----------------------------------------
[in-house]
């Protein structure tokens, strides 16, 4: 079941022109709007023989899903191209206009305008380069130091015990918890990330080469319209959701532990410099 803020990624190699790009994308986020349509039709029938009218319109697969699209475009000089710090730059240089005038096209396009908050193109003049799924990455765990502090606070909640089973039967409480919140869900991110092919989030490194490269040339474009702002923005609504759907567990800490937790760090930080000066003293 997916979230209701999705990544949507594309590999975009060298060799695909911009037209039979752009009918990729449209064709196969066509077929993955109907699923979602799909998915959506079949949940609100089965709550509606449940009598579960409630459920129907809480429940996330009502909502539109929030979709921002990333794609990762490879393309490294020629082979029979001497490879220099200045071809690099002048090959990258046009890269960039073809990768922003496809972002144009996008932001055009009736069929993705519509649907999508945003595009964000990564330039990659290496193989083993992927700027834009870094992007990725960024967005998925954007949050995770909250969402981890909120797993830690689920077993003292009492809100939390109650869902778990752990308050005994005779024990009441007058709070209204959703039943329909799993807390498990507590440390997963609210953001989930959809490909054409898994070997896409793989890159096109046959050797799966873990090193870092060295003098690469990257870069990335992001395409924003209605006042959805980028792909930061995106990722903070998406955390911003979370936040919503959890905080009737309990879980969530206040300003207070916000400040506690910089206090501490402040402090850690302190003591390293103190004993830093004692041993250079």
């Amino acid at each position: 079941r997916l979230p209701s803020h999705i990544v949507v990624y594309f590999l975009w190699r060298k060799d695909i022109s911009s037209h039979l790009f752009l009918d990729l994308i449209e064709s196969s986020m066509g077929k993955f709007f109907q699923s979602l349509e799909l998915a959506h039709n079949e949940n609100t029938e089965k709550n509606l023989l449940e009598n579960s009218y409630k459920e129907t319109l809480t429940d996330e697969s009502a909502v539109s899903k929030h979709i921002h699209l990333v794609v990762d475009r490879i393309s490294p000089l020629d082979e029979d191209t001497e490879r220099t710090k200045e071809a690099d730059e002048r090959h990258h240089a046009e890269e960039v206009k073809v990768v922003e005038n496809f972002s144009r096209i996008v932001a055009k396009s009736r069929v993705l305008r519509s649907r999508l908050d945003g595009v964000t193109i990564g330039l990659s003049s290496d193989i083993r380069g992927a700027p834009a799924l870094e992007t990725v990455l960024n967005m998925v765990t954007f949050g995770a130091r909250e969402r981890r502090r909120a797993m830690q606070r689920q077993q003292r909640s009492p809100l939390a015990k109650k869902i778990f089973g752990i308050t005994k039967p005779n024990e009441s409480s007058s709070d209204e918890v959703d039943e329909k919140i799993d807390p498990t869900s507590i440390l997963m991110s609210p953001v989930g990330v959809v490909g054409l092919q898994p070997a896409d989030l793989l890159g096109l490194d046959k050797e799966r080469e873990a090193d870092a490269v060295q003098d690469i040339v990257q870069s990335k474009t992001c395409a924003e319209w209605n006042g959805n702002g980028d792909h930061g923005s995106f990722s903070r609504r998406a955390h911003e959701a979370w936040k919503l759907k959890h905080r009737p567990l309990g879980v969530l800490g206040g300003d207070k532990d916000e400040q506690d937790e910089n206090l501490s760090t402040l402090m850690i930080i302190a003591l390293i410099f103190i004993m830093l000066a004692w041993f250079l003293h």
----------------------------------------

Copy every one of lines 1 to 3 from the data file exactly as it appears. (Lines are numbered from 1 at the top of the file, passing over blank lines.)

[in-house]
């Protein structure tokens, strides 16, 4: 079941022109709007023989899903191209206009305008380069130091015990918890990330080469319209959701532990410099 803020990624190699790009994308986020349509039709029938009218319109697969699209475009000089710090730059240089005038096209396009908050193109003049799924990455765990502090606070909640089973039967409480919140869900991110092919989030490194490269040339474009702002923005609504759907567990800490937790760090930080000066003293 997916979230209701999705990544949507594309590999975009060298060799695909911009037209039979752009009918990729449209064709196969066509077929993955109907699923979602799909998915959506079949949940609100089965709550509606449940009598579960409630459920129907809480429940996330009502909502539109929030979709921002990333794609990762490879393309490294020629082979029979001497490879220099200045071809690099002048090959990258046009890269960039073809990768922003496809972002144009996008932001055009009736069929993705519509649907999508945003595009964000990564330039990659290496193989083993992927700027834009870094992007990725960024967005998925954007949050995770909250969402981890909120797993830690689920077993003292009492809100939390109650869902778990752990308050005994005779024990009441007058709070209204959703039943329909799993807390498990507590440390997963609210953001989930959809490909054409898994070997896409793989890159096109046959050797799966873990090193870092060295003098690469990257870069990335992001395409924003209605006042959805980028792909930061995106990722903070998406955390911003979370936040919503959890905080009737309990879980969530206040300003207070916000400040506690910089206090501490402040402090850690302190003591390293103190004993830093004692041993250079």
């Amino acid at each position: 079941r997916l979230p209701s803020h999705i990544v949507v990624y594309f590999l975009w190699r060298k060799d695909i022109s911009s037209h039979l790009f752009l009918d990729l994308i449209e064709s196969s986020m066509g077929k993955f709007f109907q699923s979602l349509e799909l998915a959506h039709n079949e949940n609100t029938e089965k709550n509606l023989l449940e009598n579960s009218y409630k459920e129907t319109l809480t429940d996330e697969s009502a909502v539109s899903k929030h979709i921002h699209l990333v794609v990762d475009r490879i393309s490294p000089l020629d082979e029979d191209t001497e490879r220099t710090k200045e071809a690099d730059e002048r090959h990258h240089a046009e890269e960039v206009k073809v990768v922003e005038n496809f972002s144009r096209i996008v932001a055009k396009s009736r069929v993705l305008r519509s649907r999508l908050d945003g595009v964000t193109i990564g330039l990659s003049s290496d193989i083993r380069g992927a700027p834009a799924l870094e992007t990725v990455l960024n967005m998925v765990t954007f949050g995770a130091r909250e969402r981890r502090r909120a797993m830690q606070r689920q077993q003292r909640s009492p809100l939390a015990k109650k869902i778990f089973g752990i308050t005994k039967p005779n024990e009441s409480s007058s709070d209204e918890v959703d039943e329909k919140i799993d807390p498990t869900s507590i440390l997963m991110s609210p953001v989930g990330v959809v490909g054409l092919q898994p070997a896409d989030l793989l890159g096109l490194d046959k050797e799966r080469e873990a090193d870092a490269v060295q003098d690469i040339v990257q870069s990335k474009t992001c395409a924003e319209w209605n006042g959805n702002g980028d792909h930061g923005s995106f990722s903070r609504r998406a955390h911003e959701a979370w936040k919503l759907k959890h905080r009737p567990l309990g879980v969530l800490g206040g300003d207070k532990d916000e400040q506690d937790e910089n206090l501490s760090t402040l402090m850690i930080i302190a003591l390293i410099f103190i004993m830093l000066a004692w041993f250079l003293h």